For his part, Iranian Deputy Foreign Minister Abbas Araghchi made it clear that any strategy that undermines the Syrian government “will be a recipe for defeat.”

And Russia’s ambassador to the UN Vitaly Churkin demolished US President Barack Obama’s strategy to train and weaponize Washington’s mythical “moderate” Syrian rebels.

Even China’s ambassador to the UN Liu Jieyi carefully weighed in: “The international community should respect the sovereignty, independence and territorial integrity of the countries in question.”

Kabul was a piece of cake. Kerry just had to offer a decent bribe. But that won’t fly with the Caliph business.

Washington refuses to cooperate with Damascus and coordinate with Tehran – especially after Supreme Leader Ayatollah Khamenei vetoed it, and President Rouhani blasted Obama’s strategy as “ridiculous.”

Meanwhile Turkey, a NATO ally, is screaming, “The Syrian regime is the patron of extremism,” in the words of Turkish Foreign Minister Mevlut Cavusoglu.

Kerry at least does not need to bribe Haider al-Abadi, the new Iraqi Prime Minister. After all Washington already bagged its Mesopotamian regime change, getting rid of Nouri al-Maliki.

Al-Abadi decided not to bomb Sunni regions in Iraq. Yet most of the Caliph’s resources and goons are actually in Syria.

Call the French fry guy

The Pentagon, not to be unfazed, carefully prepared a “mini-Shock and Awe” in Syria and started in style this Monday, launching a barrage of Tomahawk missiles on Raqqa.

“General” Hollande in France has been eager to join. With his popularity numbers glamorously flirting with zero, deploying Rafales against the bad guys is the only game in town for him.

Now compare it with Germany, as Foreign Minister Frank-Walter Steinmeier insisted that air support or ground troops are “out of the question for us.”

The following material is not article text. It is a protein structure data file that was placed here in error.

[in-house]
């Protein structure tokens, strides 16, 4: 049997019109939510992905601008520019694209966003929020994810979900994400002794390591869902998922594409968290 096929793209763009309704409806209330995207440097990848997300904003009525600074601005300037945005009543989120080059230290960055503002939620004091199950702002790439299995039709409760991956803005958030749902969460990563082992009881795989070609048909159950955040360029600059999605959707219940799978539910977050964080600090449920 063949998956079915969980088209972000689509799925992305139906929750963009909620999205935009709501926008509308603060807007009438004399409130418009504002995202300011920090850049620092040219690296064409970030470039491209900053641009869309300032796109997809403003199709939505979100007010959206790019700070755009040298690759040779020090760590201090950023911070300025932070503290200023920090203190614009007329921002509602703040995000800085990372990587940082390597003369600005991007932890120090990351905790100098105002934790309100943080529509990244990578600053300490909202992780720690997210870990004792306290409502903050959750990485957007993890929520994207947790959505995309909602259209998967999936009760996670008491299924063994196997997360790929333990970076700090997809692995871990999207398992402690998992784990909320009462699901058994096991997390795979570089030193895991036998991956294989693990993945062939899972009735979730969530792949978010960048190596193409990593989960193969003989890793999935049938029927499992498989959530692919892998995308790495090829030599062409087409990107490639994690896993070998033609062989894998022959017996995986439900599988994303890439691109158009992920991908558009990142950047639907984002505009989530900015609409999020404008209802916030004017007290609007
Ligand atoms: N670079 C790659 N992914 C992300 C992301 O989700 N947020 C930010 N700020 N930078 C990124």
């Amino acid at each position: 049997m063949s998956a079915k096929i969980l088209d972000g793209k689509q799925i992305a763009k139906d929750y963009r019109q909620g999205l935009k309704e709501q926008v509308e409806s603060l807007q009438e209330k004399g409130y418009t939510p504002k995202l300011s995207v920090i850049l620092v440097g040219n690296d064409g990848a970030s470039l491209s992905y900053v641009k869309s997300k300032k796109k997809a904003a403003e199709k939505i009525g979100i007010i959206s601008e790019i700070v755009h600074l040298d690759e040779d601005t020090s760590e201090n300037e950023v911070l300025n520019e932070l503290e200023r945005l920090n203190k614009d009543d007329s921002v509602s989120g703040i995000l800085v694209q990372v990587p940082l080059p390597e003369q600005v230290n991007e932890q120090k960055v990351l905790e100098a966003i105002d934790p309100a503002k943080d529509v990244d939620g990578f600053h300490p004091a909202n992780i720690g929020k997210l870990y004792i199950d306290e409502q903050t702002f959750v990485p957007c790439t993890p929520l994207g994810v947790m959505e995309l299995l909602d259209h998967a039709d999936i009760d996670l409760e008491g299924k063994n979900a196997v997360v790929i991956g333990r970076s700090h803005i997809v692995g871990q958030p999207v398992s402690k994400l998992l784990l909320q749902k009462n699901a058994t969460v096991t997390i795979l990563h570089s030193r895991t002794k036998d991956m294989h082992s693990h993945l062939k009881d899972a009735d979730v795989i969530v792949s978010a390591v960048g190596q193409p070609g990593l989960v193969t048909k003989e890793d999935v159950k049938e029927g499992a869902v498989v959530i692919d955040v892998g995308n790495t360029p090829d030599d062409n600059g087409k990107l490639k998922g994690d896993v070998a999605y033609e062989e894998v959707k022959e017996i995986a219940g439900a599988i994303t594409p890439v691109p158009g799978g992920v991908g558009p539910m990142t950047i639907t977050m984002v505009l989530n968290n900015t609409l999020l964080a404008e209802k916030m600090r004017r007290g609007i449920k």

It’s hard to see Kerry bribing Steinmeier. So what’s left is a coalition of two: Washington and Paris.

And it’s only in Iraq, because “General” Hollande already said bombing Syria is out.

The breakdown: bombing Syria will be via a coalition of the Pentagon with the Pentagon.

And this while Arab “diplomats” – as in the GCC (Gulf Cooperation Council) petrodollar gang – keep insisting the Pentagon should in fact bomb not only the Caliph’s goons but also Bashar al-Assad’s forces.

Which is what the Pentagon will “secretly” have in mind anyway.

Everyone remembers Obama’s red line last year when he threatened to bomb Damascus for “gassing its own people” just for Moscow to have him back off at the eleventh hour.

Now Obama could fulfill his dream via a “leading from behind” bombing.

Will the petrodollar gang also attack? Of course not. They will be applauding from the sidelines.

And for the doubters, there will always be Obama’s national security adviser, Susan Rice, spinning “this will be a unified coalition…It will be cohesive. And it will be under one single command authority.”

The Pentagon commanding the Pentagon. What could possibly go wrong?

The statements, views and opinions expressed in this column are solely those of the author and do not necessarily represent those of RT.

Hollande: Ceasefire Should Be Reached In Ukraine For France to Deliver Mistral to Russia

French President Francois Hollande says that his conditions were a ceasefire and a political settlement in Ukraine to continue Mistral delivery to Russia.

French President Francois Hollande says that his conditions were a ceasefire and a political settlement in Ukraine to continue Mistral delivery to Russia.

Topic: Sanctions Against Russia

 

MOSCOW, September 4 (RIA Novosti) – French President Francois Hollande set terms for Mistral delivery to Russia, saying that his conditions were a ceasefire and a political settlement in Ukraine, Reuters reported Thursday.

«What are the conditions? A ceasefire and a political settlement… Today these conditions are not in place,” Hollande said as quoted by Reuters.

On the sidelines of a NATO summit currently held in Wales, Hollande told reporters that the contract for two Mistral-class helicopters carriers was neither cancelled, nor suspended, but mentioned that the above conditions must be met in order for the ships to be delivered to Russia.

Recently, France has come under strong pressure from the United States and its European partners to suspend the deal.

Russia and France signed a $1.6 billion deal for two Mistral-class ships in June 2011. The first carrier, the Vladivostok, was expected in Russia by the end of 2014. The second ship, the Sevastopol, was supposed to arrive in 2015.

However, the completion of the deal has been at risk since Western countries imposed sanctions against Russia over its alleged role in the escalation of the crisis in Ukraine.

Moscow has repeatedly stressed that it is not involved in the Ukrainian crisis, referred to the language of sanctions “counterproductive,” and said that such measures “threaten international peace and stability.”